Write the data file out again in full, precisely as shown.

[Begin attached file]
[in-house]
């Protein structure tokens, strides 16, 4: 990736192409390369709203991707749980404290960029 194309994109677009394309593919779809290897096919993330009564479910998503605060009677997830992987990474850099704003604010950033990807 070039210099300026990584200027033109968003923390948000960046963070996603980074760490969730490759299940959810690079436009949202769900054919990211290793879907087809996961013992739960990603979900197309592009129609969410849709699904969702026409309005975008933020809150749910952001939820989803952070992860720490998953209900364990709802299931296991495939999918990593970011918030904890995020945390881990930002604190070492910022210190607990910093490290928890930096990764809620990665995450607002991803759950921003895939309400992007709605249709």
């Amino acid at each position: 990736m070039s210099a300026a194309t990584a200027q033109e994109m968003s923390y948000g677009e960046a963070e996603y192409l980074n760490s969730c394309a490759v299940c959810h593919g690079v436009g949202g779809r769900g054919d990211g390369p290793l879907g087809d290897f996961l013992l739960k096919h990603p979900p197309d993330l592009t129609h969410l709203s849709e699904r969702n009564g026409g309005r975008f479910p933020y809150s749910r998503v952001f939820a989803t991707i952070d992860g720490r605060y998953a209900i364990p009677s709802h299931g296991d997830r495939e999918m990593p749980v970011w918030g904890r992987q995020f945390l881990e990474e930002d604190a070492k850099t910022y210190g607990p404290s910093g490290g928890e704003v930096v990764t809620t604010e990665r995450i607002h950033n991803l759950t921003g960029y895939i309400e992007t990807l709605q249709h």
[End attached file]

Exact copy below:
[in-house]
């Protein structure tokens, strides 16, 4: 990736192409390369709203991707749980404290960029 194309994109677009394309593919779809290897096919993330009564479910998503605060009677997830992987990474850099704003604010950033990807 070039210099300026990584200027033109968003923390948000960046963070996603980074760490969730490759299940959810690079436009949202769900054919990211290793879907087809996961013992739960990603979900197309592009129609969410849709699904969702026409309005975008933020809150749910952001939820989803952070992860720490998953209900364990709802299931296991495939999918990593970011918030904890995020945390881990930002604190070492910022210190607990910093490290928890930096990764809620990665995450607002991803759950921003895939309400992007709605249709």
């Amino acid at each position: 990736m070039s210099a300026a194309t990584a200027q033109e994109m968003s923390y948000g677009e960046a963070e996603y192409l980074n760490s969730c394309a490759v299940c959810h593919g690079v436009g949202g779809r769900g054919d990211g390369p290793l879907g087809d290897f996961l013992l739960k096919h990603p979900p197309d993330l592009t129609h969410l709203s849709e699904r969702n009564g026409g309005r975008f479910p933020y809150s749910r998503v952001f939820a989803t991707i952070d992860g720490r605060y998953a209900i364990p009677s709802h299931g296991d997830r495939e999918m990593p749980v970011w918030g904890r992987q995020f945390l881990e990474e930002d604190a070492k850099t910022y210190g607990p404290s910093g490290g928890e704003v930096v990764t809620t604010e990665r995450i607002h950033n991803l759950t921003g960029y895939i309400e992007t990807l709605q249709h």